Shares in Ryanair Holdings (LSE: RYA), easyJet (LSE: EZJ) & International Airlines Group (LSE: IAG) have been seeing some turbulence in recent months, as investors begin to fear the sector may be nearing the top of its cycle.

But, here are 3 reasons to remain bullish:

Rising Passenger Numbers

Strong underlying fundamentals in the industry suggest there may be further gains to be made. Profitability is still growing, with margins widening as a robust UK economy and a stronger than expected recovery in the Eurozone is helping to boost demand for air travel.

In February, IAG, the owner of British Airways, reported 2015 revenues rose 13.3%, while pre-tax profits jumped 64% to £1.4bn. And there are also few signs of slowing down, with Ryanair today reporting a 28% increase in March passenger numbers, its fourth consecutive monthly increase.

What’s more, airline load factors are rising too, as passenger numbers have been growing faster than the recent increases in seat capacity. Higher load factors lift profit margins, by allowing airlines to make use of their assets more efficiently. This is particularly helpful for the carriers that we are looking at, because margins have come under intense pressure from growing competition on intra-European routes in recent years.

Lower Fuel Costs

Fuel is generally the largest single cost item for airlines – for Ryanair, it accounts for as much 40% of operating costs. Lower fuel costs therefore have a massive impact in improving margins, and this is even more so because strong passenger demand has meant air fares have remained relatively high despite lower industry costs.

More gains are likely to come as airlines typically hedge a significant proportion of their fuel needs, which locks them in at the higher prices of the past. Ryanair is one of the most heavily hedged airlines, meaning it has yet to fully benefit from lower prices. But, the company is now taking advantage of recent oil price weakness to lock in more of its fuel needs further into the future. It has 95% of its fuel needs hedged for 2017 at an average oil price of $62 per barrel, with another 50% of its 2018 H1 fuel needs hedged at $52 per barrel.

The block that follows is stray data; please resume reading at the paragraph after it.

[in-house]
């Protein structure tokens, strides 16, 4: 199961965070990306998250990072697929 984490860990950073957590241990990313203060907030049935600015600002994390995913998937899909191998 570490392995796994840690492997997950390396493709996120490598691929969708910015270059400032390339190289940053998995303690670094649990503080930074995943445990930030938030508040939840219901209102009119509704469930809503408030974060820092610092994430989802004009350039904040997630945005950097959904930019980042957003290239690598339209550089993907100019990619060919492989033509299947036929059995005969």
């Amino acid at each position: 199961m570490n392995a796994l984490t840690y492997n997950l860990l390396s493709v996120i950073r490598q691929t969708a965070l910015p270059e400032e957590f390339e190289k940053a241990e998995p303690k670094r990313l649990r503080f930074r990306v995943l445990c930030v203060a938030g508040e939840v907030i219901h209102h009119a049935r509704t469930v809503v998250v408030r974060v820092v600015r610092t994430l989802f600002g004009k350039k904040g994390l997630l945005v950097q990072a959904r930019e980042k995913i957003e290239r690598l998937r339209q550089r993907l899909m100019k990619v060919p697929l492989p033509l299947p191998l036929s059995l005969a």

Despite the positive near term tailwinds and the outlook for earnings growth, these airlines trade at very low multiples on their forward earnings metrics.

Shares in IAG are the cheapest, with a forward P/E of 6.3, based on city analysts anticipating that underlying earnings will grow by 48% this year, to ‎€1.10 per share. But Ryanair is expected to have the fastest earnings growth prospects, with underlying EPS set to grow by 50% this year, to ‎€0.96. Nevertheless, with a forward P/E of 15.1, this also means its shares are also the most expensive of the three.

Meanwhile, easyJet offers a good balance of income and growth. Its forward P/E is just 10.0, on expectations that underlying EPS will grow 7% this year, to 149p. Although growth is slower, easyJet is more generous with shareholder payouts, with shares currently carrying a forecast dividend yield of 4.0%.

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Jack Tang has no position in any shares mentioned. The Motley Fool UK has no position in any of the shares mentioned. We Fools don't all hold the same opinions, but we all believe that considering a diverse range of insights makes us better investors.